Slavery is alive in Mali and continues to wreak havoc on lives

It was supposed to be a joyous occasion. Young men and women gathered in a circle, showing off their dance moves as they celebrated Mali’s independence day in the western Kayes region of the country.

But things took a dark turn when suddenly a group of people appeared carrying thick wooden sticks and machetes.

The celebrating crowd, people of the so-called “slave” class, were brutally attacked and publicly humiliated by descendants of slave families who consider themselves “noble.”

The late-September attacks in the town of Bafoulabe continued for two days, killing at least one man and wounding at least 12 others, United Nations experts said on Friday.

Although slavery as an institution was officially abolished in Mali during colonial rule more than a century ago, so-called “descent-based slavery” still persists today. Centuries-old historical hierarchies have divided communities into various social castes, such as nobles, chiefs, artisans, and slaves, who are on the lowest rung of society and have simply inherited their status from their enslaved ancestors.

‘Barbarian and criminal’ attacks

Even in a time of relative peace, the lives of enslaved people are heavily controlled in feudal communities. They are not allowed to become mayors or village chiefs, own land, or even marry outside of their class. During celebrations such as weddings or births, they are expected to serve the nobles by sacrificing animals and preparing their meals. According to the descendants of privileged slave families, this traditional practice is entirely voluntary. But the descendants of slaves say otherwise. Experts say they risk losing their homes and access to water and land if they protest against the practice.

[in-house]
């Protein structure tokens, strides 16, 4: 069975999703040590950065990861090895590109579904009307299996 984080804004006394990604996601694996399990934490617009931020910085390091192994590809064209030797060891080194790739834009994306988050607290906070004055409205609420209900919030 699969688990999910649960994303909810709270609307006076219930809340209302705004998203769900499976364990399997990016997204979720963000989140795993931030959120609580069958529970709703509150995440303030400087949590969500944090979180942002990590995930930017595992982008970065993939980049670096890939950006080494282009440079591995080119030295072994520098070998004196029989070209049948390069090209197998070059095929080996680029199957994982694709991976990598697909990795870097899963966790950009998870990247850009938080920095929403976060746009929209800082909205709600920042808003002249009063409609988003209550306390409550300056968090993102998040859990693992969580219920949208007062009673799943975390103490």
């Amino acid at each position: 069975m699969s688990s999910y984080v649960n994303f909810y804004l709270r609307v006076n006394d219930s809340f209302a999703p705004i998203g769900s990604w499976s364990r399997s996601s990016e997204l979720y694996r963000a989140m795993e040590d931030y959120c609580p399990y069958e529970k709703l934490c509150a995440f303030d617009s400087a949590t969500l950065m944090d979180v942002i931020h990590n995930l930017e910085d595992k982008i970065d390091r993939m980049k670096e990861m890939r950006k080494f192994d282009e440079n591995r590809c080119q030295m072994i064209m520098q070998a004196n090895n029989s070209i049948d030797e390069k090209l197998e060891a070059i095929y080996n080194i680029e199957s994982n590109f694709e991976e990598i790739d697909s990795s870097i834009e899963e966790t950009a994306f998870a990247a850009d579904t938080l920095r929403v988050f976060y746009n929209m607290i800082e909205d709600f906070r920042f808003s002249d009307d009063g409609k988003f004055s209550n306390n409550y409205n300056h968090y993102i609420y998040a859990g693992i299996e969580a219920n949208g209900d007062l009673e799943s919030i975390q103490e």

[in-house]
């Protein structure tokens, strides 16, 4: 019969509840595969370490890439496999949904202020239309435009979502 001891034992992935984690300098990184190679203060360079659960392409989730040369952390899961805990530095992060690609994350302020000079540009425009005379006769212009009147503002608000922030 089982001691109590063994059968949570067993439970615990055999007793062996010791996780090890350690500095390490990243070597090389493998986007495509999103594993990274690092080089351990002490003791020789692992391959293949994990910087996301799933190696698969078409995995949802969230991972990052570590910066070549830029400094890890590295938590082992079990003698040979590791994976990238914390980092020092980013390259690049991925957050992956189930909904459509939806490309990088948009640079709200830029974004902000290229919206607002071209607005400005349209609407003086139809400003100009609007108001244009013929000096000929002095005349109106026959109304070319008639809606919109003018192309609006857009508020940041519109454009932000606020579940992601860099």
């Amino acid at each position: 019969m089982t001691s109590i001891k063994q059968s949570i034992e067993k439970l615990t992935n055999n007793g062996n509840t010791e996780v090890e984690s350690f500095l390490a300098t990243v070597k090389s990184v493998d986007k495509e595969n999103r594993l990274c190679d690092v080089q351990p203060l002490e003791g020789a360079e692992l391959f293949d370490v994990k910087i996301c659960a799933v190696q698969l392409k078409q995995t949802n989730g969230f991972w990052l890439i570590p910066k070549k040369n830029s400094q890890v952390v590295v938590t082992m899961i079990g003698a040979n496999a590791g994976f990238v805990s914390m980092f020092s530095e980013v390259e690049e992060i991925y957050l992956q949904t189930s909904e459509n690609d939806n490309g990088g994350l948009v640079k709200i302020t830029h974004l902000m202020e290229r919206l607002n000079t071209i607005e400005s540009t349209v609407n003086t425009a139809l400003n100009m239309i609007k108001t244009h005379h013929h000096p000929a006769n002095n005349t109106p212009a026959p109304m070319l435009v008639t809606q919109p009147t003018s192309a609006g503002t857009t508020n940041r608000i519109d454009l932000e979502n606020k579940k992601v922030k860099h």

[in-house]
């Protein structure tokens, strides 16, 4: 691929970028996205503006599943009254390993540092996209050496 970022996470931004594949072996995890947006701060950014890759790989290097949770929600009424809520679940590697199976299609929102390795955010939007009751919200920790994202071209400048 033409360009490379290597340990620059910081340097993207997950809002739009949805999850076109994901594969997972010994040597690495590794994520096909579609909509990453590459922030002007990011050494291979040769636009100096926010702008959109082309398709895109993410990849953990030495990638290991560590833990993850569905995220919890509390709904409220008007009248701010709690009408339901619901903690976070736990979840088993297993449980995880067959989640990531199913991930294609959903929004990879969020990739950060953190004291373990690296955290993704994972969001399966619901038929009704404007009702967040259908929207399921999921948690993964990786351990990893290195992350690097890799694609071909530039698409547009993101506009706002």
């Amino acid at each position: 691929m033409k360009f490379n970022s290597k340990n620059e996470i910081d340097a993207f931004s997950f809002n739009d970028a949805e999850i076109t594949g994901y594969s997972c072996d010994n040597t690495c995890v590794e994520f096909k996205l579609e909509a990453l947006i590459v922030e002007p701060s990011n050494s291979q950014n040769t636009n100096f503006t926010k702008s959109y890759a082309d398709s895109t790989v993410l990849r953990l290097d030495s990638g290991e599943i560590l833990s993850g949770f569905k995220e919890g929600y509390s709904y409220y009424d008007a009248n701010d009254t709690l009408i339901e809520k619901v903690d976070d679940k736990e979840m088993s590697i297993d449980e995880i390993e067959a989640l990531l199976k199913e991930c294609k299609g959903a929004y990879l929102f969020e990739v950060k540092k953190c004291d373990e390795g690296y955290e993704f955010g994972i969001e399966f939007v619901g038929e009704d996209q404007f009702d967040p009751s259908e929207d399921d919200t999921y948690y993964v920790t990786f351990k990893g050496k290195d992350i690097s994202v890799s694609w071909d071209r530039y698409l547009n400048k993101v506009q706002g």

Between 2018 and early 2021, more than 3,000 people who were descendants of slaves were forcibly displaced in Kayes. Gambana, a prominent anti-slavery and anti-war organization, estimates that there are 200,000 such people in the region.

Diaguily Kanoute, who runs Gambana (“equality” in the local Soninke language), said those who reject the practice are ostracized. “Either you have to accept being a slave or you have to leave the village,” Kanoute, previously self-enslaved, told Al Jazeera.

However, going against these social customs comes at a high cost. Attacks against those who defy tradition have become increasingly common in recent years: Several videos have emerged on social media of men being publicly beaten and humiliated with their arms and legs tied.

According to the UN, twice as many people were injured in “barbaric and criminal” attacks related to ancestry-based slavery in 2021 compared to last year. Kayes alone has witnessed eight attacks, UN experts said, noting that the perpetrators are rarely held accountable, as Mali has not specifically outlawed the practice.

“The fact that these attacks occur so frequently in this area shows that ancestry-based slavery is still socially accepted by some influential politicians, traditional leaders, law enforcement officials and judicial authorities,” they said. said.

Kanoute said anti-slavery activists held a forum in August in Kayes with state officials and community leaders, where all parties signed a letter to end violence linked to slavery. “However, people were beaten and tortured in the same town, leaders committed to peace,” he said, visibly frustrated, referring to the September attacks.

The increasing number of attacks has spread fear and caused displacement. About 100 people, more than half of them children. he fled his village and sought refuge in the capital, Bamako, last May after refusing to be treated as slaves.

Malian sociologist Brema Ely Dicko says the growing number of attacks shows that the so-called noble caste is not above using violence to uphold the existing social contract.